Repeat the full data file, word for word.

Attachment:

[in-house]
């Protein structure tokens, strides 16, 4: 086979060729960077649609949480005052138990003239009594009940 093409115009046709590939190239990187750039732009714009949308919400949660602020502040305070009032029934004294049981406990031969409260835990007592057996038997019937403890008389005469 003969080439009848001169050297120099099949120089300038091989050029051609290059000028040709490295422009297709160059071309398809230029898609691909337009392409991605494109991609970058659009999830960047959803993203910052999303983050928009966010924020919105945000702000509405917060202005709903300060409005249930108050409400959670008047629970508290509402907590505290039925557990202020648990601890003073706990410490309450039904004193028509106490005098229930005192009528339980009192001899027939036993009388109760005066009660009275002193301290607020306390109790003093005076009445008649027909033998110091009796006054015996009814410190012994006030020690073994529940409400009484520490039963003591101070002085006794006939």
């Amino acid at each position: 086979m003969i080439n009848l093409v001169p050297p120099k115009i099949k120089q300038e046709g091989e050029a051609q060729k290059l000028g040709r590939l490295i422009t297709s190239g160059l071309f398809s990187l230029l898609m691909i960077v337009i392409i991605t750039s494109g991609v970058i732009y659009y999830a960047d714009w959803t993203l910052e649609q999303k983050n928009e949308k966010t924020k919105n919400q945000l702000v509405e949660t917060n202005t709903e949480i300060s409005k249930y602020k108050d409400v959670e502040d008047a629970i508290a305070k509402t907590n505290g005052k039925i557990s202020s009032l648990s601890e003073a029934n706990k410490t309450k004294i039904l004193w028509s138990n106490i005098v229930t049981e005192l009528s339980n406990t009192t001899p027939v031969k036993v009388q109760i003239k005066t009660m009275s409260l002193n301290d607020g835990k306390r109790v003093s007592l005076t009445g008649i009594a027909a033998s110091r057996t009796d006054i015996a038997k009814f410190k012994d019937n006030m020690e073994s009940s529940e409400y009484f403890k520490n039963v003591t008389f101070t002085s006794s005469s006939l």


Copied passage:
[in-house]
């Protein structure tokens, strides 16, 4: 086979060729960077649609949480005052138990003239009594009940 093409115009046709590939190239990187750039732009714009949308919400949660602020502040305070009032029934004294049981406990031969409260835990007592057996038997019937403890008389005469 003969080439009848001169050297120099099949120089300038091989050029051609290059000028040709490295422009297709160059071309398809230029898609691909337009392409991605494109991609970058659009999830960047959803993203910052999303983050928009966010924020919105945000702000509405917060202005709903300060409005249930108050409400959670008047629970508290509402907590505290039925557990202020648990601890003073706990410490309450039904004193028509106490005098229930005192009528339980009192001899027939036993009388109760005066009660009275002193301290607020306390109790003093005076009445008649027909033998110091009796006054015996009814410190012994006030020690073994529940409400009484520490039963003591101070002085006794006939």
């Amino acid at each position: 086979m003969i080439n009848l093409v001169p050297p120099k115009i099949k120089q300038e046709g091989e050029a051609q060729k290059l000028g040709r590939l490295i422009t297709s190239g160059l071309f398809s990187l230029l898609m691909i960077v337009i392409i991605t750039s494109g991609v970058i732009y659009y999830a960047d714009w959803t993203l910052e649609q999303k983050n928009e949308k966010t924020k919105n919400q945000l702000v509405e949660t917060n202005t709903e949480i300060s409005k249930y602020k108050d409400v959670e502040d008047a629970i508290a305070k509402t907590n505290g005052k039925i557990s202020s009032l648990s601890e003073a029934n706990k410490t309450k004294i039904l004193w028509s138990n106490i005098v229930t049981e005192l009528s339980n406990t009192t001899p027939v031969k036993v009388q109760i003239k005066t009660m009275s409260l002193n301290d607020g835990k306390r109790v003093s007592l005076t009445g008649i009594a027909a033998s110091r057996t009796d006054i015996a038997k009814f410190k012994d019937n006030m020690e073994s009940s529940e409400y009484f403890k520490n039963v003591t008389f101070t002085s006794s005469s006939l």